When the United States launched its punative war against the Taliban regime in the fall of 2001, its high flying Air Force bombers, armed with satellite-guided bombs, rained death down upon both Al Qaida operatives and Taliban militiamen. But humans were not the only ones to perish during that air offensive. It is now apparent that Afghanistan’s avian and mammalian wildlife populations suffered and died during that American military campaign.
Afghanistan had long been a stopover location for migrating Siberian cranes, which annually flew from Russia’s vast interior regions to more southern climes. The U.S. air strikes coincided with the Siberian crane migration in October 2001. The delicate birds flew into Afghanistan at the same time that the B-52s and F-16s filled the skies with their gleaming hulks. According to Dr. Oumed Haneed, an observer of the annual bird migration, U.S. military operations severely disrupted the migration that year – and they have continued to negatively affect it ever since. With the airspace filled with all types of U.S. aircraft and ordinance, the cranes found Afghanistan inhospitable. The birds either perished from wounds suffered in bombing runs or from a loss of habitat resulting from carpet bombing raids. The birds that survived diverted their flight paths and stopover locations to less advantageous areas where they faced a greater risk of predation and/or restricted food resources.
Afghanistan’s endangered mammals also died during the military campaign. As the operation intensified and the Taliban and Al Qaida fighters fled from the lowlands, they sought refuge from America’s bombers by hiding in the caves and tunnels of the Tora Bora region of eastern Afghanistan. However, the same remote and high areas preferred by the Taliban militia and Al Qaida operatives were also the regions preferred by Afghanistan’s last remaining large mammals. Wolves, snow leopards, Marco Polo sheep, and brown bears lived in the highlands of Afghanistan – seeking refuge there from the intensive human development at lower elevations. Those animals died under American bombs and missiles. How many perished will never be known. However, wildlife biologists familiar with Afghanistan, have noted a steady decline of large mammals in the country since the commencement of U.S. operations there in 2001.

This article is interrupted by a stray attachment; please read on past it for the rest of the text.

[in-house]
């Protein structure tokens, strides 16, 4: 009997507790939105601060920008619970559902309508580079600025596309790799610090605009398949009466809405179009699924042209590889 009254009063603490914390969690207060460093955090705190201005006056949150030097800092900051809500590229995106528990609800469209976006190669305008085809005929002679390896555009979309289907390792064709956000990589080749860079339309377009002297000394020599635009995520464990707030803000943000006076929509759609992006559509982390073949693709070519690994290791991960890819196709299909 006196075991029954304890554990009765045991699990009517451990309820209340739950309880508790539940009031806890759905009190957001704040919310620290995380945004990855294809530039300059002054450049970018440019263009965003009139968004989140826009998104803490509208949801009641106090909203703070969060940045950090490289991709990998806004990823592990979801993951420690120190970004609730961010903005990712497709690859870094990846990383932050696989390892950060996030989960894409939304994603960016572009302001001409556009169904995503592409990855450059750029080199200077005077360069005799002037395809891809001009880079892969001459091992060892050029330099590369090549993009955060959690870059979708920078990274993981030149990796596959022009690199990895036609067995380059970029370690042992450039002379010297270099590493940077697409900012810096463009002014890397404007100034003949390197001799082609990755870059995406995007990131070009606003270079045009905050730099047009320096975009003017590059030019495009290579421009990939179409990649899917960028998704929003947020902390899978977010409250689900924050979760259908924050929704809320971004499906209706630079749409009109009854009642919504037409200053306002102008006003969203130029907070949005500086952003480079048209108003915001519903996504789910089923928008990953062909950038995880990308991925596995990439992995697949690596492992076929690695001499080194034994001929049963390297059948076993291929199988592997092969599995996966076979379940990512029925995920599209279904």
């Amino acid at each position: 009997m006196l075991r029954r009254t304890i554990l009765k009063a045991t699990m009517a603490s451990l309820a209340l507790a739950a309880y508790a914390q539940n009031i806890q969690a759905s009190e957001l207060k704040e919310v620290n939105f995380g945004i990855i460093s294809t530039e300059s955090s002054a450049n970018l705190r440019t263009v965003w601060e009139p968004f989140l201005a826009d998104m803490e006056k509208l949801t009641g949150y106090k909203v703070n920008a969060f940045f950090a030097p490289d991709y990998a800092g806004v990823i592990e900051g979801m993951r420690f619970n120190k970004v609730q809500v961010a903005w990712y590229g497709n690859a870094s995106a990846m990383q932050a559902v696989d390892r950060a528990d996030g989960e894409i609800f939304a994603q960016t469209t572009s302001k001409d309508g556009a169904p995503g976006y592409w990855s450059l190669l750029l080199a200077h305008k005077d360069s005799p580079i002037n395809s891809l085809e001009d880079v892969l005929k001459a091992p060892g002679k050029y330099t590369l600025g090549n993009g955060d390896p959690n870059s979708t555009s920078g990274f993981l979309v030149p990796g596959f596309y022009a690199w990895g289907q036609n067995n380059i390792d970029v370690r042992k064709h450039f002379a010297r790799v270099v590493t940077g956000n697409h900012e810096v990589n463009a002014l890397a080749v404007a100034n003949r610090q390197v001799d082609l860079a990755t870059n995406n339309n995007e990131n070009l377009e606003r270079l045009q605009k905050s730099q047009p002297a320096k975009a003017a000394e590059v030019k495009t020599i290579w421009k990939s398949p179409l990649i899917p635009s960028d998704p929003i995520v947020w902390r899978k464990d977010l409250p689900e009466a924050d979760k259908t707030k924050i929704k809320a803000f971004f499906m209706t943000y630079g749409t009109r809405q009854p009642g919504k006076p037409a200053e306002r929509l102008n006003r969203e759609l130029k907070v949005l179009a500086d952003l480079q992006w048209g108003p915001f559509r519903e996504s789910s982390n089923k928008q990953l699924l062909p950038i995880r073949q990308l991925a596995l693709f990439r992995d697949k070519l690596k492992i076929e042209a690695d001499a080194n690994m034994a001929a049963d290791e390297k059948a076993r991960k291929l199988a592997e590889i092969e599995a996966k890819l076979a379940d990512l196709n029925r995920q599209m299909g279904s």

President Obama’s troop surge, his increased reliance on drone attacks along the Afghanistan-Pakistan border, and his insistence on continuing the U.S. combat role until at least 2014, does not bode well for the wildlife of Afghanistan. The American people, the President, and the military men and women carrying out the war need to consider how military operations affect wildlife. Non-human species cannot be considered just another unfortunate casualty of war or necessary collateral damage in the War on Terror. We do not have the right to take their lives any more than we have the right to take the lives of human innocents in the conflict.